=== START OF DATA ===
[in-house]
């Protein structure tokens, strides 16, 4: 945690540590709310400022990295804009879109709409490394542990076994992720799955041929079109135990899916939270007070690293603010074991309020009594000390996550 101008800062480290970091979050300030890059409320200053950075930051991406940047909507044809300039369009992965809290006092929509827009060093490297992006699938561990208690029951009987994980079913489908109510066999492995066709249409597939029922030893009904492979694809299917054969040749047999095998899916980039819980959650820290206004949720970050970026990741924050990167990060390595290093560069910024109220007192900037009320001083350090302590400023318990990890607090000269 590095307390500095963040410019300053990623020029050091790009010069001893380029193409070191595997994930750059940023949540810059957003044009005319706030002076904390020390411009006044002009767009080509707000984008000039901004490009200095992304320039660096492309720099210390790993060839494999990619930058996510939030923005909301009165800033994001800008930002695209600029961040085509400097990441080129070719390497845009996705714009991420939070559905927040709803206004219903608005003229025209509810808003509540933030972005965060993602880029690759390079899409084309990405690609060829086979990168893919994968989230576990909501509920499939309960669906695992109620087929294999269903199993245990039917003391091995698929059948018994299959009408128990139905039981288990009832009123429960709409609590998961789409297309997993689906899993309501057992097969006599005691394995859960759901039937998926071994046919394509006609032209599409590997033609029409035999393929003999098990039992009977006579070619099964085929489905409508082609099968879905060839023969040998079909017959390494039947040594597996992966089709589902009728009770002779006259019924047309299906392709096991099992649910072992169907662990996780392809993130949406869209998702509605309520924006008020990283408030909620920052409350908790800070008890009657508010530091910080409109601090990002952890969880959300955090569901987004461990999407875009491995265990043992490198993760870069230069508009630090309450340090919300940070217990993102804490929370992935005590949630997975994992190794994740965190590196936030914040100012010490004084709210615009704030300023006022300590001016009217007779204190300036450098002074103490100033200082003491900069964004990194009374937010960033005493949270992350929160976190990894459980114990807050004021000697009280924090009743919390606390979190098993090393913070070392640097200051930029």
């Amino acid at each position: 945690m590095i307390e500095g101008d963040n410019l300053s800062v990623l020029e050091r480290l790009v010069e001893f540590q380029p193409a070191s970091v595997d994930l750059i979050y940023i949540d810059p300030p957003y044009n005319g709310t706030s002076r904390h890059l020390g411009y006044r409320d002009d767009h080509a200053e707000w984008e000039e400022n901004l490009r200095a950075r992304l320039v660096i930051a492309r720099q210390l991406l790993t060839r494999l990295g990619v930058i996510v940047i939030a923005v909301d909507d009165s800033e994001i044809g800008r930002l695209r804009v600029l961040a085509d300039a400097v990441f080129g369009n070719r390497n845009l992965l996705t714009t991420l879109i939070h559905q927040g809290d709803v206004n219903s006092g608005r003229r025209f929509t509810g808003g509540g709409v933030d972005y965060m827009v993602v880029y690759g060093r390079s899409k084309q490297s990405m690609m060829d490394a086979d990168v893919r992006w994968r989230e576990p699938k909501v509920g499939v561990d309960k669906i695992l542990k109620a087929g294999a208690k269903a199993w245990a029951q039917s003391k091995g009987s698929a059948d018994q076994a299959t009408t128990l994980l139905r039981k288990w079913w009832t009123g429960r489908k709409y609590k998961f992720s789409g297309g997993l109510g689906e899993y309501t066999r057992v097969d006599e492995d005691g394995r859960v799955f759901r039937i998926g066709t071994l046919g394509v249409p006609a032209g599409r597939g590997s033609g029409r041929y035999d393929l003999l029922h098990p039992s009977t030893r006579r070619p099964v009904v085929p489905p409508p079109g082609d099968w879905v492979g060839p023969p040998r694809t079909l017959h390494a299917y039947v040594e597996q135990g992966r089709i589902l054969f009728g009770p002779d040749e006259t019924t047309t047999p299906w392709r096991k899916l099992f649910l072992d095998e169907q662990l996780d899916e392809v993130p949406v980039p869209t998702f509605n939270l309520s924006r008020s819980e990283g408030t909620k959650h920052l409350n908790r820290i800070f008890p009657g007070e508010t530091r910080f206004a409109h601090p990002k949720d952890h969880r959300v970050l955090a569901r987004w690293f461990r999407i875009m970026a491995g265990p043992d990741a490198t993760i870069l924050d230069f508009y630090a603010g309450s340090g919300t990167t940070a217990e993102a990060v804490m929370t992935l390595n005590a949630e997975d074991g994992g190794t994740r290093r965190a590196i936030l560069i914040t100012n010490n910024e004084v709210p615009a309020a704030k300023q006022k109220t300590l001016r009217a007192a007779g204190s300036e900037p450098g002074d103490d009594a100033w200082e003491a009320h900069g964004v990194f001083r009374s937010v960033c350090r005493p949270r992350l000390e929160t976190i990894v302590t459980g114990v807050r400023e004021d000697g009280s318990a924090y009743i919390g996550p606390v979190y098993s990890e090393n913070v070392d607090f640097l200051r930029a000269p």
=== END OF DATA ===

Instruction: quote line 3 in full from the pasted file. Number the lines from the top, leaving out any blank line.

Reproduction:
């Amino acid at each position: 945690m590095i307390e500095g101008d963040n410019l300053s800062v990623l020029e050091r480290l790009v010069e001893f540590q380029p193409a070191s970091v595997d994930l750059i979050y940023i949540d810059p300030p957003y044009n005319g709310t706030s002076r904390h890059l020390g411009y006044r409320d002009d767009h080509a200053e707000w984008e000039e400022n901004l490009r200095a950075r992304l320039v660096i930051a492309r720099q210390l991406l790993t060839r494999l990295g990619v930058i996510v940047i939030a923005v909301d909507d009165s800033e994001i044809g800008r930002l695209r804009v600029l961040a085509d300039a400097v990441f080129g369009n070719r390497n845009l992965l996705t714009t991420l879109i939070h559905q927040g809290d709803v206004n219903s006092g608005r003229r025209f929509t509810g808003g509540g709409v933030d972005y965060m827009v993602v880029y690759g060093r390079s899409k084309q490297s990405m690609m060829d490394a086979d990168v893919r992006w994968r989230e576990p699938k909501v509920g499939v561990d309960k669906i695992l542990k109620a087929g294999a208690k269903a199993w245990a029951q039917s003391k091995g009987s698929a059948d018994q076994a299959t009408t128990l994980l139905r039981k288990w079913w009832t009123g429960r489908k709409y609590k998961f992720s789409g297309g997993l109510g689906e899993y309501t066999r057992v097969d006599e492995d005691g394995r859960v799955f759901r039937i998926g066709t071994l046919g394509v249409p006609a032209g599409r597939g590997s033609g029409r041929y035999d393929l003999l029922h098990p039992s009977t030893r006579r070619p099964v009904v085929p489905p409508p079109g082609d099968w879905v492979g060839p023969p040998r694809t079909l017959h390494a299917y039947v040594e597996q135990g992966r089709i589902l054969f009728g009770p002779d040749e006259t019924t047309t047999p299906w392709r096991k899916l099992f649910l072992d095998e169907q662990l996780d899916e392809v993130p949406v980039p869209t998702f509605n939270l309520s924006r008020s819980e990283g408030t909620k959650h920052l409350n908790r820290i800070f008890p009657g007070e508010t530091r910080f206004a409109h601090p990002k949720d952890h969880r959300v970050l955090a569901r987004w690293f461990r999407i875009m970026a491995g265990p043992d990741a490198t993760i870069l924050d230069f508009y630090a603010g309450s340090g919300t990167t940070a217990e993102a990060v804490m929370t992935l390595n005590a949630e997975d074991g994992g190794t994740r290093r965190a590196i936030l560069i914040t100012n010490n910024e004084v709210p615009a309020a704030k300023q006022k109220t300590l001016r009217a007192a007779g204190s300036e900037p450098g002074d103490d009594a100033w200082e003491a009320h900069g964004v990194f001083r009374s937010v960033c350090r005493p949270r992350l000390e929160t976190i990894v302590t459980g114990v807050r400023e004021d000697g009280s318990a924090y009743i919390g996550p606390v979190y098993s990890e090393n913070v070392d607090f640097l200051r930029a000269p």